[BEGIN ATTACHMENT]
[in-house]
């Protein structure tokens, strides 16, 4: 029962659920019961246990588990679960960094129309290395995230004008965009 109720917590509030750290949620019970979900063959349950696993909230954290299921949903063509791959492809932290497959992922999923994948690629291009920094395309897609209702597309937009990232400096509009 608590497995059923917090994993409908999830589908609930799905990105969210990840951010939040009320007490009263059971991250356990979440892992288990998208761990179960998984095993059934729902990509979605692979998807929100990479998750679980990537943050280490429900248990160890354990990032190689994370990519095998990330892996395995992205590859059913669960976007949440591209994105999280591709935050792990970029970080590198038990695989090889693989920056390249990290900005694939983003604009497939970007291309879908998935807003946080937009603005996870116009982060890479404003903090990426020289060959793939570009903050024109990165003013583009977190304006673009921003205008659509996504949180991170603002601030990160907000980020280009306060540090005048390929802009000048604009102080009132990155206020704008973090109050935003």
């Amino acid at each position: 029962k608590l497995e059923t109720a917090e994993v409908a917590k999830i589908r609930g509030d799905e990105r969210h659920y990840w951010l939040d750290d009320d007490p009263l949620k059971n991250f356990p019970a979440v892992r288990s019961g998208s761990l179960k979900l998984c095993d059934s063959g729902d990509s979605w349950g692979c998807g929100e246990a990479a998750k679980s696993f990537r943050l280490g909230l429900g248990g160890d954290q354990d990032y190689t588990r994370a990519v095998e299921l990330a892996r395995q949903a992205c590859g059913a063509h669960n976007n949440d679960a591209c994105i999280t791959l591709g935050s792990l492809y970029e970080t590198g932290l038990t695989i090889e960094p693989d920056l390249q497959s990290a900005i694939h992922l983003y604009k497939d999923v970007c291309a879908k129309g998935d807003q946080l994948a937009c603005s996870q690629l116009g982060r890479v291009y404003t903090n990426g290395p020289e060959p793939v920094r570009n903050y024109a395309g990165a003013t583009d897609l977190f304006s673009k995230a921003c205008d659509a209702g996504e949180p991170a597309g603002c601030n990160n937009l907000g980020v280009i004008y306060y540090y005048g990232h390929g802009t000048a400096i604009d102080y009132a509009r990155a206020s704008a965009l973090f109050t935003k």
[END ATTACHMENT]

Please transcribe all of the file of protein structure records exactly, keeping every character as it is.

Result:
[in-house]
């Protein structure tokens, strides 16, 4: 029962659920019961246990588990679960960094129309290395995230004008965009 109720917590509030750290949620019970979900063959349950696993909230954290299921949903063509791959492809932290497959992922999923994948690629291009920094395309897609209702597309937009990232400096509009 608590497995059923917090994993409908999830589908609930799905990105969210990840951010939040009320007490009263059971991250356990979440892992288990998208761990179960998984095993059934729902990509979605692979998807929100990479998750679980990537943050280490429900248990160890354990990032190689994370990519095998990330892996395995992205590859059913669960976007949440591209994105999280591709935050792990970029970080590198038990695989090889693989920056390249990290900005694939983003604009497939970007291309879908998935807003946080937009603005996870116009982060890479404003903090990426020289060959793939570009903050024109990165003013583009977190304006673009921003205008659509996504949180991170603002601030990160907000980020280009306060540090005048390929802009000048604009102080009132990155206020704008973090109050935003």
């Amino acid at each position: 029962k608590l497995e059923t109720a917090e994993v409908a917590k999830i589908r609930g509030d799905e990105r969210h659920y990840w951010l939040d750290d009320d007490p009263l949620k059971n991250f356990p019970a979440v892992r288990s019961g998208s761990l179960k979900l998984c095993d059934s063959g729902d990509s979605w349950g692979c998807g929100e246990a990479a998750k679980s696993f990537r943050l280490g909230l429900g248990g160890d954290q354990d990032y190689t588990r994370a990519v095998e299921l990330a892996r395995q949903a992205c590859g059913a063509h669960n976007n949440d679960a591209c994105i999280t791959l591709g935050s792990l492809y970029e970080t590198g932290l038990t695989i090889e960094p693989d920056l390249q497959s990290a900005i694939h992922l983003y604009k497939d999923v970007c291309a879908k129309g998935d807003q946080l994948a937009c603005s996870q690629l116009g982060r890479v291009y404003t903090n990426g290395p020289e060959p793939v920094r570009n903050y024109a395309g990165a003013t583009d897609l977190f304006s673009k995230a921003c205008d659509a209702g996504e949180p991170a597309g603002c601030n990160n937009l907000g980020v280009i004008y306060y540090y005048g990232h390929g802009t000048a400096i604009d102080y009132a509009r990155a206020s704008a965009l973090f109050t935003k």